Occassionally I get asked about who gets to moderate, so here are the main things (in no particular order) the Administrators consider: ]peacemakers/] ]gracious/] ]not easily angered/] ]have some time/] ]good comprehension skills/] ]good communicators/] ]can work as part of a team/] ]have been around for at least a few months/] ]have contributed at least a few hundred posts (see top posters)/] ]are Christian Universalists/] ]aren’t anti-Trinitarian*/*]
** because the God is complex, we don’t expect people to be super confident/articulate about explaining the ins & outs of Modalism vs Trinitarianism, etc. However to avoid visitors confusing us with Unitarian Universalists, we only have Moderators who aren’t anti-Trinitarian.
All the Administrators are Trinitarian, Evangelical, Christian Universalists.
There’s no requirement for normal members to hold any view about anything, so long as they are willing to discuss things politely (& not spam/sell things)
What has being anti-trinitarian have anything to do with ianything? That’s a bit silly and a little precious, especially as the belief in the trinity will die a slow death just like ECT, free-will, rapture and other doctrines brought about by mistranslations and exposed by other historical contextual revelations.
Alex, perhaps it might be useful if you could just clarify what you mean by “*anti-*trinitarian”. Are you referring to someone who is actively hostile towards trinitarianism (somewhat like our friend, watchman) and against trinitarians, or do you include someone who simply does not subscribe to trinitarianism. I would think there are (or, will be) non-trinitarians who, although in disagreement with the tenets of trinitarianism, are not actively against trinitarianism and would otherwise make great moderators. I realise you might wish to exclude nontrinitarians generally from all forum offices, and well, that’s the admins prerogative too. I’m just curious, only because I tend to make a distinction between the nons and the antis (as I think we should; as we also should between nontheists, atheists and antitheists, I think). Personally (and irrelevantly as a non-evangelical), I think that an ecumenical and eirenic disposition should always trump the particulars of Christian doctrine.
And it’s my understanding that the meaning of “not anti-Trinitarian” is just what it says – not necessarily Trinitarian or necessarily settled in a belief one way or the other, but just not ANTI-Trinitarian.
“Anti” primarily as in: antagonistic, strongly opposed, “Trinitarianism can’t possibly be right”, “Trinitarians aren’t even Christians”, etc.
As the poll on members views showed, most are Trinitarian, a some are agnostic about it, some definitely aren’t Trinitarian. We’ve had, & still have, some very valued members who aren’t Trinitarian, and I know all of the Administrators really appreciate their input. If someone is Trinitarian, or agnostic about it, they can still be a Moderator.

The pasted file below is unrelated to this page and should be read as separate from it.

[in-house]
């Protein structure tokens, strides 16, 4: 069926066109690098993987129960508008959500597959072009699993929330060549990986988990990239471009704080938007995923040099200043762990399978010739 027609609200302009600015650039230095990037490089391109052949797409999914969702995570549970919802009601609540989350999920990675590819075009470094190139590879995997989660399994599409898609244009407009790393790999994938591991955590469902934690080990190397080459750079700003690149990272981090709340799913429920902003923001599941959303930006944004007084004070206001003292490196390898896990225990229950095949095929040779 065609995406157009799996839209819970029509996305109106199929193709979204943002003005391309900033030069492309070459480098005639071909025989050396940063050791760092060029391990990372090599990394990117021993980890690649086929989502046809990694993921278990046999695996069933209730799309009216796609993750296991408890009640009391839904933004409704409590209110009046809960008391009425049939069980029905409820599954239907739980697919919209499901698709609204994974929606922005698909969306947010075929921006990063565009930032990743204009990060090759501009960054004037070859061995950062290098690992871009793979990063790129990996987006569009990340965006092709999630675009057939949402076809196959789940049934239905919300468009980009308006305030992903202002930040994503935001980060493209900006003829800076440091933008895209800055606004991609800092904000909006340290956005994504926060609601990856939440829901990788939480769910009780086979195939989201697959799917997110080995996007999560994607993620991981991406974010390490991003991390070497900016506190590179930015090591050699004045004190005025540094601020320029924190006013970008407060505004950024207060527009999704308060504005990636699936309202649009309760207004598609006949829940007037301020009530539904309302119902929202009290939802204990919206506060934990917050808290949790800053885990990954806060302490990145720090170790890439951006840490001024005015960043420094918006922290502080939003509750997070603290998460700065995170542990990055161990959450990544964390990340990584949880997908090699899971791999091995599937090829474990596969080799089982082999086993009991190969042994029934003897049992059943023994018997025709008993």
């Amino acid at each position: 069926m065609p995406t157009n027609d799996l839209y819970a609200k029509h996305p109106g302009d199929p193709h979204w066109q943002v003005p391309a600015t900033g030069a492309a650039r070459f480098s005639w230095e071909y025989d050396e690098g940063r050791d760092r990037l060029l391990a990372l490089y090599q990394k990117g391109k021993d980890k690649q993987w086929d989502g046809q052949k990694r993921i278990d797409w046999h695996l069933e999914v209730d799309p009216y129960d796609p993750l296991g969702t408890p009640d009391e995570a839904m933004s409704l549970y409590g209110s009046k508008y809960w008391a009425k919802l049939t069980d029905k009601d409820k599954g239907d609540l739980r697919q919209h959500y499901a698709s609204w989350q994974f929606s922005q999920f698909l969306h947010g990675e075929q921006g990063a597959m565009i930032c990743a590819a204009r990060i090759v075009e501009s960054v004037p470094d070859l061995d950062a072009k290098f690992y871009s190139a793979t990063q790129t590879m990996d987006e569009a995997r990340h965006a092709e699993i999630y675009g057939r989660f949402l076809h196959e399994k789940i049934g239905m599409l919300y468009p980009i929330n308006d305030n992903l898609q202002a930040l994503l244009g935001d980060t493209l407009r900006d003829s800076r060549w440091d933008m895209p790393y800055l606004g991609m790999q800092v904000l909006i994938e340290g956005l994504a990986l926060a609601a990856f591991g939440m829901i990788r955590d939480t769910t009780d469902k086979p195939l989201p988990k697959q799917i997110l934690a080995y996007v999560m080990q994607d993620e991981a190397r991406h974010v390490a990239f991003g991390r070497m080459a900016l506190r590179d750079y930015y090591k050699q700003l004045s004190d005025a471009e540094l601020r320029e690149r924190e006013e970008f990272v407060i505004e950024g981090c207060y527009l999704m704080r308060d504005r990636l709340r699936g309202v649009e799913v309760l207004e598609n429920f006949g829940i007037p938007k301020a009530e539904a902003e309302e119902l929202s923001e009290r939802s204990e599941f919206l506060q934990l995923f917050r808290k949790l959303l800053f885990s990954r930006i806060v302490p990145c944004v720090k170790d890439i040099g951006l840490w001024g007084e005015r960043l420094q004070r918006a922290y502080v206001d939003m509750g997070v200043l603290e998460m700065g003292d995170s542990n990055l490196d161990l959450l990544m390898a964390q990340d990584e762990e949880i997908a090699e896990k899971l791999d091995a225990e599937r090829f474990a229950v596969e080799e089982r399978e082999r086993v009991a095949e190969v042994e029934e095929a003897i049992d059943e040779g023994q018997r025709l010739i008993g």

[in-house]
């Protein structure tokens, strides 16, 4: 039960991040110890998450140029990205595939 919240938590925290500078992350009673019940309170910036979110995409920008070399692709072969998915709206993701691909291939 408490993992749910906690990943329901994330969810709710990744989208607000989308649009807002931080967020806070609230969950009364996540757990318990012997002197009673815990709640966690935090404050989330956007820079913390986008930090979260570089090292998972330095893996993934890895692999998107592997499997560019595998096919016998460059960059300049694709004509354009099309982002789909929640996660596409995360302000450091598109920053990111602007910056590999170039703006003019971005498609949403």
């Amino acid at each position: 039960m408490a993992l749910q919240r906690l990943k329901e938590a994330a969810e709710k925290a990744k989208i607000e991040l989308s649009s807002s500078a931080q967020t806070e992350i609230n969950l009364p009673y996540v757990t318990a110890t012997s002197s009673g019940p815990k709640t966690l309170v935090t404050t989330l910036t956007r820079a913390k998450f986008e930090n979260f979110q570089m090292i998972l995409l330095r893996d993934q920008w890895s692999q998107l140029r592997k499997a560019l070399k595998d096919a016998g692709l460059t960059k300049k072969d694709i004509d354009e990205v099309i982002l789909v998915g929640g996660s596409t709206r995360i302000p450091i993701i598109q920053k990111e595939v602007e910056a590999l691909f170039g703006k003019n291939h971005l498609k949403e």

And about the Trinitarian thing, I’m one of those agnostic people, but I have to agree that hardcore anti-Trinitarianism can scare off evangelicals who are curious about UR. I know this from experience.
My first exposure to UR years ago was with L. Ray Smith, and his Bible-Truths site, which a friend, who was then looking into UR, had recommended to me.
Problem was though that Smith had reams and reams of pages about how bad the doctrine of the Trinity was, which I admit at the time I wasn’t as open to questioning as the doctrine of eternal torment, and he was so heavy-handed in his approach in general that it kind of disillusioned me and scared me away from looking any further into UR.
If I had read something along the lines of The Inescapable Love Of God by Thomas Talbott, it may have been a different story, but c’est la via…
(Just to balance out what I said about Smith, I have a friend who thought of him as a mentor, and said he was a good guy, even though he was intense… I say was because Smith passed away a year or two ago, from cancer I think )
Anyways, I’m questioning a lot of things myself at this point, questioning hell and the image of an angry, wrathful God was just the beginning, which is true of many universalists, but it is possible to believe in UR and still be considered evangelical, and that’s part of what this forum is here for, I think, it’s meant to be a place where evangelicals who are curious about UR and open to questioning eternal torment and/or annihilation, can come and ask questions and maybe find some answers, while still keeping a pretty much ‘evangelical’ mindset.
Now, granted, I don’t really consider myself an evangelical, or at least not as I understand that term (I tend to think of it as being someone who is both socially and theologically conservative *, though I’m sure others would define it in other ways, some definitions of which I might fit into better), but I can respect that.
I think the general impression of universalism by ‘orthodox’ outsiders is of a bunch of sentimental wishy washy liberals who base what they believe on their feelings and their subjective experiences rather than on reason and scripture.
Now that’s a stereotype I myself might sort of fit into, and I’m not ashamed of that, but not everyone does, and I think that’s partly why this forum was started, to show that you can believe in universal reconciliation and still be an evangelical, you can believe that everyone is gonna be okay in the end, but still use your head and support your position biblically.
And I think that’s important to show.